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Abstract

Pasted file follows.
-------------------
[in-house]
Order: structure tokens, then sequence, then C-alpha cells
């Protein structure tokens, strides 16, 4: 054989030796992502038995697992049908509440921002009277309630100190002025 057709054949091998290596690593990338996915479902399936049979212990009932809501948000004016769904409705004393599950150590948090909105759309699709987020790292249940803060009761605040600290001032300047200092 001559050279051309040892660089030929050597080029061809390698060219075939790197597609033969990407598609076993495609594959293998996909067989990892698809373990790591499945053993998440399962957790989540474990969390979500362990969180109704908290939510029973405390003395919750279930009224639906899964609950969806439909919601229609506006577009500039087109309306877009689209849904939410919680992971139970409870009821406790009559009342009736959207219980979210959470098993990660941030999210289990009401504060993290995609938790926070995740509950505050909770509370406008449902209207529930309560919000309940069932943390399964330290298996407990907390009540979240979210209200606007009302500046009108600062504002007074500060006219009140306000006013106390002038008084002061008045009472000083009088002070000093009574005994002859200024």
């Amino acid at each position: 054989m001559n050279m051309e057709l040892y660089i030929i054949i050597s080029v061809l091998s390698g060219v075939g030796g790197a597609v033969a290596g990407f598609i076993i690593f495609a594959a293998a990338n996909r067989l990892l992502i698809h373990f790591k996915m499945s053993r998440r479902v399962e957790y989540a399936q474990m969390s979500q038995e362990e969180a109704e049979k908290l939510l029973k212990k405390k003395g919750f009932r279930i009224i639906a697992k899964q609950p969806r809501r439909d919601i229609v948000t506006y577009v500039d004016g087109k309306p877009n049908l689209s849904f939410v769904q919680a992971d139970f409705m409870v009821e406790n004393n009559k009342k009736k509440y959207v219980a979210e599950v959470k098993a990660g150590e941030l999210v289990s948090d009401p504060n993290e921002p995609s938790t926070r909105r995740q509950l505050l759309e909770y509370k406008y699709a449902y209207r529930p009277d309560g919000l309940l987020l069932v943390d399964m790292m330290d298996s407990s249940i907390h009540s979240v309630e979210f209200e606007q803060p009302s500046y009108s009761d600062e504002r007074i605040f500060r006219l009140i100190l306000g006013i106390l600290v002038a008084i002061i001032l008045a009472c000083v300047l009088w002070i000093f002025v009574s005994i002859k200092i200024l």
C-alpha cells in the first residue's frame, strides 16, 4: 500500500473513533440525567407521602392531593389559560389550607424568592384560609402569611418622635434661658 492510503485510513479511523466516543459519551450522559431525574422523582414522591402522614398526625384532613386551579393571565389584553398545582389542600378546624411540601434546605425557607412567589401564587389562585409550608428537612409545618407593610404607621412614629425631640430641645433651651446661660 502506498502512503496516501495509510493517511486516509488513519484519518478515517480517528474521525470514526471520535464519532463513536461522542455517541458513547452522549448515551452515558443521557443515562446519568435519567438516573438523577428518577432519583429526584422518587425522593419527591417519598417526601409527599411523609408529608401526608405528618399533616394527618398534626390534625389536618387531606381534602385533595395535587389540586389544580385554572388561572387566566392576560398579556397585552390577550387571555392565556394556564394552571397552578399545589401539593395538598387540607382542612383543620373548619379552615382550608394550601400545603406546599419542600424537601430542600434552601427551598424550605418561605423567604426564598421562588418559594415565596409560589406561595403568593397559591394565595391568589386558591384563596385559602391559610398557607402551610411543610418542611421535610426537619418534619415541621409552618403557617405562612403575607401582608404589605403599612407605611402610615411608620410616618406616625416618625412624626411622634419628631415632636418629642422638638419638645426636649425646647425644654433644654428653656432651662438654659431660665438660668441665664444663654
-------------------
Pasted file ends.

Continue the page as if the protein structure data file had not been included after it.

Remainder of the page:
Using time-series data spanning three decades, we examine the determinants of sectoral migration in Indonesia, Thailand, and the Philippines. We used a principal-components algorithm to address the problems associated with trended and intercorrelated explanatory variables. Migration rates in the three countries are low relative to other developing countries, with the consequence of persistent intersectoral income differentials. Even so, the rate of migration has been responsive to the income ratios in each country. The migration rates were also affected by the absorbing capacity of nonagriculture, as indicated by several measures. In contrast to other studies, policy variables consisting of indicators of physical and human capital had little impact on the migration rate separate from that captured by relative incomes.

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